Classes began on May 13, , with three buildings, five faculty members, 63 male students. The first president, Joseph R. Williams , designed a curriculum that required more scientific study than any undergraduate institution of the era, it balanced science, liberal arts, practical training. The curriculum excluded Latin and Greek studies since most applicants did not study any classical languages in their rural high schools. However, it did require three hours of daily manual labor, which kept costs down for both the students and the College. Despite Williams' innovations and his defense of education for the masses, the State Board of Education saw Williams' curriculum as elitist , they reduced the curriculum to a two-year vocational program.
In , Williams became acting lieutenant governor and helped pass the Reorganization Act of ; this gave the college the power to grant master's degrees. Under the act, a newly created body, known as the State Board of Agriculture , took over from the State Board of Education in running the institution. The college changed its name to State Agricultural College, its first class graduated in the same year.
As the Civil War had begun, there was no time for an elaborate graduation ceremony; the first alumni enlisted to the Union Army. Williams died, the following year, Abraham Lincoln signed the First Morrill Act of to support similar colleges, making the Michigan school a national model. Shortly thereafter, on March 18, , the state designated the college its land-grant institution making Michigan State University one of the nation's first land-grant college; the college first admitted women in , although at that time there were no female residence halls.
The few women who enrolled boarded with faculty families or made the arduous stagecoach trek from Lansing. From the early days, female students took the same rigorous scientific agriculture courses as male students. In , the faculty created a "Women Course" that melded a home economics curriculum with liberal arts and sciences. That same year, the College turned the Abbot Hall male dorm into a women's dormitory. After graduation, he taught at. President Jonathan L. Snyder invited its president Booker T. Washington to be the Class of commencement speaker. Along with the Class of , she received her degree from U.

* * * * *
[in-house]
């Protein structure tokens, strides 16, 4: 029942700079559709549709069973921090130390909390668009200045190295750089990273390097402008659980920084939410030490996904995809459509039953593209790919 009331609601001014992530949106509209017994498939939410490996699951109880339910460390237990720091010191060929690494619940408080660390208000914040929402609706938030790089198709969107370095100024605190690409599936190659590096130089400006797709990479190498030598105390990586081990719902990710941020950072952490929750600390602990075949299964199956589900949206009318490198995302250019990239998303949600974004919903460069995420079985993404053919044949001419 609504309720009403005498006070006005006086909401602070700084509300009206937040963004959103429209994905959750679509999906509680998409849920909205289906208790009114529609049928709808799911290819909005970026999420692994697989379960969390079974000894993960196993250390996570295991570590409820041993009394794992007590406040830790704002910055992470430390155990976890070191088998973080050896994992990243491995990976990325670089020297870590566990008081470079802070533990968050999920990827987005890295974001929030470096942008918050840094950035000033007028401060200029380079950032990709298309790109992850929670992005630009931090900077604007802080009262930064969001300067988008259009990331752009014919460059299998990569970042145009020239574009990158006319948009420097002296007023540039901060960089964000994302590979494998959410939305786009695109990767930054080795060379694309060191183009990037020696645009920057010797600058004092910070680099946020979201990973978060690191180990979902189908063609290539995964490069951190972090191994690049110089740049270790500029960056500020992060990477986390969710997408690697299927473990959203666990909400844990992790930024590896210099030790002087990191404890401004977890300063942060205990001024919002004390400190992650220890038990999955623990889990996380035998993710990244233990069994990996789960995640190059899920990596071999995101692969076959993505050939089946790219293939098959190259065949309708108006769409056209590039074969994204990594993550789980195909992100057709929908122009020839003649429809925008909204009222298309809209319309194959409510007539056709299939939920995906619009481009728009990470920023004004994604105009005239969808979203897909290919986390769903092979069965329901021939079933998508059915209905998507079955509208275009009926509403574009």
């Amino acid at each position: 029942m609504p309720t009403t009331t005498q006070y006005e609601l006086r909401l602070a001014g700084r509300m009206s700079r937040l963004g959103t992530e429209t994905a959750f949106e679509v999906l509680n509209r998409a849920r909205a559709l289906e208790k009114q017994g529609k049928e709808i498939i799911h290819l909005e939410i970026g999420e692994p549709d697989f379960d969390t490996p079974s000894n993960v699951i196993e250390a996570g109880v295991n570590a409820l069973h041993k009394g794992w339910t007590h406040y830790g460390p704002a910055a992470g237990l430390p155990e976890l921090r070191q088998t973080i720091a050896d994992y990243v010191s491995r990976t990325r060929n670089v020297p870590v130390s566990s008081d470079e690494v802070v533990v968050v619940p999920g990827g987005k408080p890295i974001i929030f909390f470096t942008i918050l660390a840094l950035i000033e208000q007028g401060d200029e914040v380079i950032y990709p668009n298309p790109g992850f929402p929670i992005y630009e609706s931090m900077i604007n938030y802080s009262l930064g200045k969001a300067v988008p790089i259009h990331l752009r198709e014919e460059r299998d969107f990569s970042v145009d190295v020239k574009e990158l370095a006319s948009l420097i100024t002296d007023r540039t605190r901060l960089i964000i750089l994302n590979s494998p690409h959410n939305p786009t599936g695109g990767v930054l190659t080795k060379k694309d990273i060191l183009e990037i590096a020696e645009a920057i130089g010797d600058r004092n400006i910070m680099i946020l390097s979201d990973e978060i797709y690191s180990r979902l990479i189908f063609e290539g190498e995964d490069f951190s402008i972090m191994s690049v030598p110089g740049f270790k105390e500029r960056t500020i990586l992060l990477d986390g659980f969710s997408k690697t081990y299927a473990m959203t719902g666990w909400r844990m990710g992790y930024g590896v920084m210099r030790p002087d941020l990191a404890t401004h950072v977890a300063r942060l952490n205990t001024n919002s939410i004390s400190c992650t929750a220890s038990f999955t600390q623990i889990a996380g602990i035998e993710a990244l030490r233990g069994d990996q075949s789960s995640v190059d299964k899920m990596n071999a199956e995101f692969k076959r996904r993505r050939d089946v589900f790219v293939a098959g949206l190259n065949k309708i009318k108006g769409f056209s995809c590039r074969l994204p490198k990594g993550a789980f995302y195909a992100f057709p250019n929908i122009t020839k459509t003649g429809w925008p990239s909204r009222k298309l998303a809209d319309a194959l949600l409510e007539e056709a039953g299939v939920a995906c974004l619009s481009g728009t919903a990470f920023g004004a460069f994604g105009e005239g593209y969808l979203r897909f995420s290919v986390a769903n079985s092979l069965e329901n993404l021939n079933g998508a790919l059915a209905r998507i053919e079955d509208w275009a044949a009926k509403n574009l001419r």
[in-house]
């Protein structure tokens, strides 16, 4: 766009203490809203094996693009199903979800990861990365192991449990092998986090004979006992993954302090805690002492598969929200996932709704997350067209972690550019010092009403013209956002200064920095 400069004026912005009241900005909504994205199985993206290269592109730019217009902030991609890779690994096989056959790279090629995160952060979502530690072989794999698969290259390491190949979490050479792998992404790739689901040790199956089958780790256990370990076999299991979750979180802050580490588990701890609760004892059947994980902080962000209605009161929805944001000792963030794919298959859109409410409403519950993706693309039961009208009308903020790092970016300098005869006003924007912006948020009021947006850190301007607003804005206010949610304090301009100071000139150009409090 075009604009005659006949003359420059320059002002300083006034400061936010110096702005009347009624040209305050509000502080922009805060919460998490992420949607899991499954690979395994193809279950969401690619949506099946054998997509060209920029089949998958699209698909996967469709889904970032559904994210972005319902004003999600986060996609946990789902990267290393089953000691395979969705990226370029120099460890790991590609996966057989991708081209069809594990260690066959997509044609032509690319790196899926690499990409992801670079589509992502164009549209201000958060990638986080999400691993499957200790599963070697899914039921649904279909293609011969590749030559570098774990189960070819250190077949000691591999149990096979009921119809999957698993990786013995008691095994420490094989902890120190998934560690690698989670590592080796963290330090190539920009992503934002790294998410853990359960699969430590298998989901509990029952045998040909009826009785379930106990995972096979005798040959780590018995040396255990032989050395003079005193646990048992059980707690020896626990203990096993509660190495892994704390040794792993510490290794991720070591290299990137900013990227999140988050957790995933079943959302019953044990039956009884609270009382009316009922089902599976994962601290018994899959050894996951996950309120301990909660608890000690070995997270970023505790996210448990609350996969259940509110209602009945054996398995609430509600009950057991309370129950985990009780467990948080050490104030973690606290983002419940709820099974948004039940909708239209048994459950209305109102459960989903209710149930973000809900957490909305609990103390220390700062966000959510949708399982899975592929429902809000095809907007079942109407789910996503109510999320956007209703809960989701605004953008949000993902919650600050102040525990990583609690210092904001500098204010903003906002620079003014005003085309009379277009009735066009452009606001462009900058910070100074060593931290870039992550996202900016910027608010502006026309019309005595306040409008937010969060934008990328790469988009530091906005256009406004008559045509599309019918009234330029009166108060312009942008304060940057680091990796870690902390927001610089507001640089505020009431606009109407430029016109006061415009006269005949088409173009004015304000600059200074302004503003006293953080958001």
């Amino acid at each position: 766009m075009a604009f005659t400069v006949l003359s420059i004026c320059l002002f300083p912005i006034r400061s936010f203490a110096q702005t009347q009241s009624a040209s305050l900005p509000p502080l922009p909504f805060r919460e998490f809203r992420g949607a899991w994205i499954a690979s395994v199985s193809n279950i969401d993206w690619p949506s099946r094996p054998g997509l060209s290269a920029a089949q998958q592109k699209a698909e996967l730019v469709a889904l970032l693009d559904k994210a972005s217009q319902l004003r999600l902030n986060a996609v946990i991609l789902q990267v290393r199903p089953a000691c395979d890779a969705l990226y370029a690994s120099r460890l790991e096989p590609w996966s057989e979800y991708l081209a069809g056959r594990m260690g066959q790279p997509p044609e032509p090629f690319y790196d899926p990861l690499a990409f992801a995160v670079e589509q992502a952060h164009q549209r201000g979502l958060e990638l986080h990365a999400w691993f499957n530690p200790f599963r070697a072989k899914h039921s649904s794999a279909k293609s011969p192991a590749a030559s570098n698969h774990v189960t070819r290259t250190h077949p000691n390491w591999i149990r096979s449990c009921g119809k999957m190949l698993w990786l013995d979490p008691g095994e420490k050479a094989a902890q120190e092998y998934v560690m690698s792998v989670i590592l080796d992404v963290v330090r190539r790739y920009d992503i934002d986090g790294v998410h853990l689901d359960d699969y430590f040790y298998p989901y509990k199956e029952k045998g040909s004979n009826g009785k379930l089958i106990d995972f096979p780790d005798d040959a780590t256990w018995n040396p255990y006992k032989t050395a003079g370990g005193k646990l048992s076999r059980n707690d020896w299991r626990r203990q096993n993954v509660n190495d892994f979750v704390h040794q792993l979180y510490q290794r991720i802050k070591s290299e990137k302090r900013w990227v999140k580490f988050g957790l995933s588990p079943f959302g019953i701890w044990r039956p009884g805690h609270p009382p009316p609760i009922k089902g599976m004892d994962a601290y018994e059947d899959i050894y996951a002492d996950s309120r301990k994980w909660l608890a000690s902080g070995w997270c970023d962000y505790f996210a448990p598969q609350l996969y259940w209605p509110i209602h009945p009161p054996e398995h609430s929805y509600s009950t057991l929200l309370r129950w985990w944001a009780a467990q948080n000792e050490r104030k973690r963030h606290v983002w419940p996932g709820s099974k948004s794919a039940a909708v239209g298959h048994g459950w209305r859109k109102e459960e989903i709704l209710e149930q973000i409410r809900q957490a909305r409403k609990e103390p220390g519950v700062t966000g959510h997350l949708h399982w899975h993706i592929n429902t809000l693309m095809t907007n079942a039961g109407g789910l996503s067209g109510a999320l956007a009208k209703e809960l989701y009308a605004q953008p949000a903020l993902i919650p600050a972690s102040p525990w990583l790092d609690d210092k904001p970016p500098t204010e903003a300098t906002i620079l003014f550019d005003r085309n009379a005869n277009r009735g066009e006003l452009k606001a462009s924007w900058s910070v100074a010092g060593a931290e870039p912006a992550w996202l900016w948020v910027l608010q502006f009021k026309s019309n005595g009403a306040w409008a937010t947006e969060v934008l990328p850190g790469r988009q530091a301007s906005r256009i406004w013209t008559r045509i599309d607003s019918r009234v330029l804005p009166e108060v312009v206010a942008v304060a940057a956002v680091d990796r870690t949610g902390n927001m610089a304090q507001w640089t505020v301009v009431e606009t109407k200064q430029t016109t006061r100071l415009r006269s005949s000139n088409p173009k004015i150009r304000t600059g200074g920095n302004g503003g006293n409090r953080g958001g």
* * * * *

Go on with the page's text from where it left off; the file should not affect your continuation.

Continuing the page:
President Theodore Roosevelt , commencement speaker for the Semi-Centennial celebration; the City of East Lansing was incorporated the same year, two years the college changed its name to Michigan Agricultural College.
During the early 20th century, M. Expanded its curriculum well beyond agriculture. Hannah , became president of the College. After World War II , he began the largest expansion in the institution's history, with the help of the G. Bill , which helped World War II veterans gain college educations. One of Hannah's strategies was to build a new dormitory building, enroll enough students to fill it, use the income to start construction on a new dormitory. Under his plan, enrollment increased fr. Cooley High School Thomas M.
Cooley High School is located at the intersection of Hubbell Avenue and Chalfonte Street, on the northwest side of Detroit, Michigan ; the three-story, Mediterranean Revival-style facility opened its doors on September 4, The school was named in honor of Thomas M. Cooley was a charter member, first chairman, of the Federal Interstate Commerce Commission. Due to budget constraints and declining enrollment, Cooley High School was closed at the end of the — academic year. Cooley High School's history dates to the late s, a time when thousands of homes were built upon land acquired through Detroit's westernmost annexation efforts in the former Greenfield Township , village of Strathmoor.